Commentary on the Gospel of
The Commemoration of All the Faithful Departed
The only sure things according to the old saying are “death and taxes.” Reminding us of the need for being ready for the ultimate event of our lives. There is no escaping our death. The invitation here is to live fully the call of God. Our lives flourish by God’s gift of his Son and our brother, Jesus who teaches our way back to God.
Often, we approach death with darkness and dread. But there is so much more to dying than what initially confronts us. One fruitful way to view death and dying is from the perspective of being born to new life. Let us see how that relates to the community of saints celebrated today. Our own mothers, fathers, siblings and friends, our dear ones, who have gone to God before us provide evidence of God’s goodness. Today we celebrate their lives and seek to discover their deaths as enlightenment for us.
Cycles of life and death abound in our lives. Those cycles played out each day, each new season of the year, each project we undertake and ultimately our own living and dying. All these have the life-and-death factor which us deal with the final conundrum of our lives.
Let us be attentive to human birth as conclusion and not solely beginning. We must die to life-in-the-womb (conclusion) so that we can be free to live as human persons (beginning). So, death becomes a beginning to something wonderfully new.
Between a fascinating, wondrous life in our mother’s womb, there comes an end. That end is the termination of astounding growth in the womb of our mother so that we become free to be born into the complex world we call life as we know it.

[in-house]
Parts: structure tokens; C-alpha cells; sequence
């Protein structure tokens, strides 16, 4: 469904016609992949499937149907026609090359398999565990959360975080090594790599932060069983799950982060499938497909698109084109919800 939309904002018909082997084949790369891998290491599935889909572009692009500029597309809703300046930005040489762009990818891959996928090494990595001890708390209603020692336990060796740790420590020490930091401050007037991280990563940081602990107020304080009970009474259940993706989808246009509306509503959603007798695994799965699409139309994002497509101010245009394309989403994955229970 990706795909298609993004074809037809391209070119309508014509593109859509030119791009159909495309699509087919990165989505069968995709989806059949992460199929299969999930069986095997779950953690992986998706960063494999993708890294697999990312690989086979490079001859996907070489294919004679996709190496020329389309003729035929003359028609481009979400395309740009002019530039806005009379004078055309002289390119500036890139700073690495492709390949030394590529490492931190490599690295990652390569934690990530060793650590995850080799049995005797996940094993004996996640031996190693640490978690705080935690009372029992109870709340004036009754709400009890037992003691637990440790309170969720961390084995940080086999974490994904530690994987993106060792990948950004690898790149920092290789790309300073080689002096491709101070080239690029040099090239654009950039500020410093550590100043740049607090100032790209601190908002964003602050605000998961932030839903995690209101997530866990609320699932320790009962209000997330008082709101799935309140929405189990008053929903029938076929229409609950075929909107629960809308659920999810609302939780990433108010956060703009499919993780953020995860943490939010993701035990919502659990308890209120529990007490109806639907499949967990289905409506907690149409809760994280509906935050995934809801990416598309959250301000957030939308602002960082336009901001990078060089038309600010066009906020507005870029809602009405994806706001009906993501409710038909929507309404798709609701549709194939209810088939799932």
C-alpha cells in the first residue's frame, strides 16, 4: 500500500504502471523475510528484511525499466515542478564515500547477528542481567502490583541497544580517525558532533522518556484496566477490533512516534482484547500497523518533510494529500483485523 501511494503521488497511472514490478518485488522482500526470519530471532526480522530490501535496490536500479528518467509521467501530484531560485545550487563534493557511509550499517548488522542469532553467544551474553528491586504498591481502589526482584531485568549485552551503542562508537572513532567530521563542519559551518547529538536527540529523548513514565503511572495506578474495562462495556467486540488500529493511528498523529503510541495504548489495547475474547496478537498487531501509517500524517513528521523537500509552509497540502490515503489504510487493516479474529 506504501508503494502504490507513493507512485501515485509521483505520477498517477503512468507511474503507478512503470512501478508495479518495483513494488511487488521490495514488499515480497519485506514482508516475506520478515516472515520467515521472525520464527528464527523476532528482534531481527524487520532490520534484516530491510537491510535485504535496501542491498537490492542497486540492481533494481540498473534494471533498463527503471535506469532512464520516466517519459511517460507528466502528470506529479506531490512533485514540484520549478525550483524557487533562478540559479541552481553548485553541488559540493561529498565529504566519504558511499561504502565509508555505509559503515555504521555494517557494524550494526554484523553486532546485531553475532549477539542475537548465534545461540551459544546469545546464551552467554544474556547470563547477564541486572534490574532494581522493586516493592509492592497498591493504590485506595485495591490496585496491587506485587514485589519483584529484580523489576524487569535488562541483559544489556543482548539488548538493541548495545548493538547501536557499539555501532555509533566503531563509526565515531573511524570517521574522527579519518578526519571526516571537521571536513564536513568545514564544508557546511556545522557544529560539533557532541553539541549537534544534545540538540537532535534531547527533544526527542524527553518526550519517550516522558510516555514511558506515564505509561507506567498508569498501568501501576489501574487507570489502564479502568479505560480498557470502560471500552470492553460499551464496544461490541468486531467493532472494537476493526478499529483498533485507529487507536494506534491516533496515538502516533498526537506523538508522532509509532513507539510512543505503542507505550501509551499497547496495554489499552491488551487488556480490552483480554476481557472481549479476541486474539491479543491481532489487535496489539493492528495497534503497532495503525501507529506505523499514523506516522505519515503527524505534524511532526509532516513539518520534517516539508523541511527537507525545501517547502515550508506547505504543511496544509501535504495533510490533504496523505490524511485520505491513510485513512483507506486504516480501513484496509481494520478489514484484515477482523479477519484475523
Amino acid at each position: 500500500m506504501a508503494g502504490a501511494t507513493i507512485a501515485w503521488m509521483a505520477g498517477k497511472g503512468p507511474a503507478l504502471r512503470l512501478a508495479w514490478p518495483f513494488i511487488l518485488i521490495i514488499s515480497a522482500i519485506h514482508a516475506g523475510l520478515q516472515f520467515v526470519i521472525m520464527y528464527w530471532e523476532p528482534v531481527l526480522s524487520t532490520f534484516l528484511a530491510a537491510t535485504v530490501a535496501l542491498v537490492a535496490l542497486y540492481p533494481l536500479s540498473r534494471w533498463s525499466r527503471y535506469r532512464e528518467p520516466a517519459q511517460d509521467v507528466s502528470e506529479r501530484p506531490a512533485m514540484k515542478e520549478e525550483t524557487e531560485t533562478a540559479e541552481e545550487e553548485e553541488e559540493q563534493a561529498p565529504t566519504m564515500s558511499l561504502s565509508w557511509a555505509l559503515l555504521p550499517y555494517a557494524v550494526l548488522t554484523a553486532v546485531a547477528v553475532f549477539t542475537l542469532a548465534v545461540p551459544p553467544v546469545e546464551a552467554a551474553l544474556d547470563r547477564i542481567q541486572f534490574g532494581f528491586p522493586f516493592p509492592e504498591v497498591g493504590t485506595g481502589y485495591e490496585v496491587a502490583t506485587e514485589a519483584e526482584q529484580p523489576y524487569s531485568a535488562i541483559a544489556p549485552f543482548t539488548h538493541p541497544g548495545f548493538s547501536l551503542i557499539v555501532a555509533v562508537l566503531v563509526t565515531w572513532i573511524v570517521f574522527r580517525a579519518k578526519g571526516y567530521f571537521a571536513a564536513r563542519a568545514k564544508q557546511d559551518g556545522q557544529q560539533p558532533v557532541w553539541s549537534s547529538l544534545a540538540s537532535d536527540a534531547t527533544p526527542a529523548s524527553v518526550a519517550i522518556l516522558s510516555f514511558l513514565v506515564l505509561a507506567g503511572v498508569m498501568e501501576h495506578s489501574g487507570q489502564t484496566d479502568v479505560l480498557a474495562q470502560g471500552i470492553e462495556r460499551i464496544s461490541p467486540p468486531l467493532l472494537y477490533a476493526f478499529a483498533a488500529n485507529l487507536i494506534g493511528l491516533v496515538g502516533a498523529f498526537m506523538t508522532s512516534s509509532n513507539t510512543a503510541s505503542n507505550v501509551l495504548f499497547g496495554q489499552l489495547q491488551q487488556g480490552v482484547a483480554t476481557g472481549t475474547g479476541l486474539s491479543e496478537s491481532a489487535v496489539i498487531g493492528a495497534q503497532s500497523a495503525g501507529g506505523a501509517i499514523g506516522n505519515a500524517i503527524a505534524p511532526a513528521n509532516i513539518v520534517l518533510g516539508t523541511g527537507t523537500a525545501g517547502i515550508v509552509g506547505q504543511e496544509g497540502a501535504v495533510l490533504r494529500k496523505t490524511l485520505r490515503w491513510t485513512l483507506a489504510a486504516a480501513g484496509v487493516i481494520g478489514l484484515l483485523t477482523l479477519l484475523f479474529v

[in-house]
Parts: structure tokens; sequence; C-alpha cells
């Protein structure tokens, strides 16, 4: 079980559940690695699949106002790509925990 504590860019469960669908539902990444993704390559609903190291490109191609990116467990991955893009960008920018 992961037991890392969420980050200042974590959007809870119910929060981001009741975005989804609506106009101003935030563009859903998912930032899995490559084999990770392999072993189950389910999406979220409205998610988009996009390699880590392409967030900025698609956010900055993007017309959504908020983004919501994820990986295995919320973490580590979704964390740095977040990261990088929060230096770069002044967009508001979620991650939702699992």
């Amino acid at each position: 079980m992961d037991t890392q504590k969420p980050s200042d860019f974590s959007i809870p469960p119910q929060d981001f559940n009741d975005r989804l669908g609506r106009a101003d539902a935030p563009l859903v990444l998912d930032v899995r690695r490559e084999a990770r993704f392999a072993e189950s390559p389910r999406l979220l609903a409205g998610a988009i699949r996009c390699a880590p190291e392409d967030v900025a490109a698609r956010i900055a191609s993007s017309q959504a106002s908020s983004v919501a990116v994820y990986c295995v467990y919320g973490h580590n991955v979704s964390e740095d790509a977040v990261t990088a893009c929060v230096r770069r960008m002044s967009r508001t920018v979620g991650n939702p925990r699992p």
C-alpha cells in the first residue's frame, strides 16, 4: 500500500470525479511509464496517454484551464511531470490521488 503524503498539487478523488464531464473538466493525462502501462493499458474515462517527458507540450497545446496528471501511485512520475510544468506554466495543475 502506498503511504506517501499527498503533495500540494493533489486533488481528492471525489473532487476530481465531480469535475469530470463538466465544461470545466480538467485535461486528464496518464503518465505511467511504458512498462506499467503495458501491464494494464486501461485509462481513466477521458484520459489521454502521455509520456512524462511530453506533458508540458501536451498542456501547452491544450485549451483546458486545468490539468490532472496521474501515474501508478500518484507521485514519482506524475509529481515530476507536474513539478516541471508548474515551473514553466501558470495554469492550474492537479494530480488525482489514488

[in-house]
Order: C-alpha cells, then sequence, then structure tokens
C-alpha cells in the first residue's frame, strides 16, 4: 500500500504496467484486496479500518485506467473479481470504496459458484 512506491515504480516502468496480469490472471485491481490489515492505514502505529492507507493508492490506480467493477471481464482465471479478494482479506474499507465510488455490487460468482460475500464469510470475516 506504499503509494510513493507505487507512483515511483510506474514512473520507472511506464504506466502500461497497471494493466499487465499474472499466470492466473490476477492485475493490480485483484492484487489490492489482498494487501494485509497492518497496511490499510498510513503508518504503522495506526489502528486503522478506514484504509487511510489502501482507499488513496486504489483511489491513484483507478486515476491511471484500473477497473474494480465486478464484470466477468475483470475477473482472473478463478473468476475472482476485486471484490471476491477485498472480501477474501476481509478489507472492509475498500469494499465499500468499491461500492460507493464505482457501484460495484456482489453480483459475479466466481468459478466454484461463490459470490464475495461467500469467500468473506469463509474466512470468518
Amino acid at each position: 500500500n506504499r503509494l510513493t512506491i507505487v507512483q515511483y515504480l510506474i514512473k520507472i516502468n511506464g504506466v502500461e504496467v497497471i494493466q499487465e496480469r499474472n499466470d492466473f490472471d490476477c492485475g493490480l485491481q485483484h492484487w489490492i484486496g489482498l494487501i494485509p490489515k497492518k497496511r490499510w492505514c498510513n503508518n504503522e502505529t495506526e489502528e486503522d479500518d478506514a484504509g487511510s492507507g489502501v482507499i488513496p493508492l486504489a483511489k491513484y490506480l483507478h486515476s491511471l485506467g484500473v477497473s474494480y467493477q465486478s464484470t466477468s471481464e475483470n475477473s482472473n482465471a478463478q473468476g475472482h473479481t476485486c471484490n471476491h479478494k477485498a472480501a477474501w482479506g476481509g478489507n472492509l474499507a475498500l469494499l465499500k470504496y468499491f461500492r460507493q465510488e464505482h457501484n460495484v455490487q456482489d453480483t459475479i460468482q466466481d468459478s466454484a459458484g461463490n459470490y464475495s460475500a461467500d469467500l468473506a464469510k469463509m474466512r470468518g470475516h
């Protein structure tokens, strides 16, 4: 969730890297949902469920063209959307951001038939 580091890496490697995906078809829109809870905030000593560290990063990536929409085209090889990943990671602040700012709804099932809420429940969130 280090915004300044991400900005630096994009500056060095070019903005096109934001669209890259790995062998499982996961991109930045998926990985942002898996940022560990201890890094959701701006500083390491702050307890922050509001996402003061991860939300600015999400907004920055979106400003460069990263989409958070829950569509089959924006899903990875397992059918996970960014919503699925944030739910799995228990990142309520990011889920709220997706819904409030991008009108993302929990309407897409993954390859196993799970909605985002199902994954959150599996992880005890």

So, human birth is a dying to one world so that we can live into a new world. Literally, life in the womb becomes too small and confining for us to flourish and we are expelled from the confines of our mother’s body. Dying to womb-life then becomes living to the wonders of a whole new world, life on earth as we know it.
Similarly, human life lived out in all the ups and downs of our strange new world, becomes too small and confining so we are expelled from that life through death. And, similar to our human birth, we are born into an eternal life, a living with God face-to-face which we will have to experience to fully know what it is. The contours of our eternal life with God can only become clear after death and new birth into glory.
Sorry to be so abstract! but I believe that contemplating life/death as death to the small (and confining) world we inhabit aids our discovery of God’s goodness in us. Our task? To receive gratefully and lovingly God’s gifts in the life/death human realities of growing up into whom we are at our core, gifts of God.
Loving God, creator of our birth, guide us as we live and honor you each day. You call us into life and service in the wondrous world you created for us. Be with us as we experience the faith, hope, and love with which you grace us.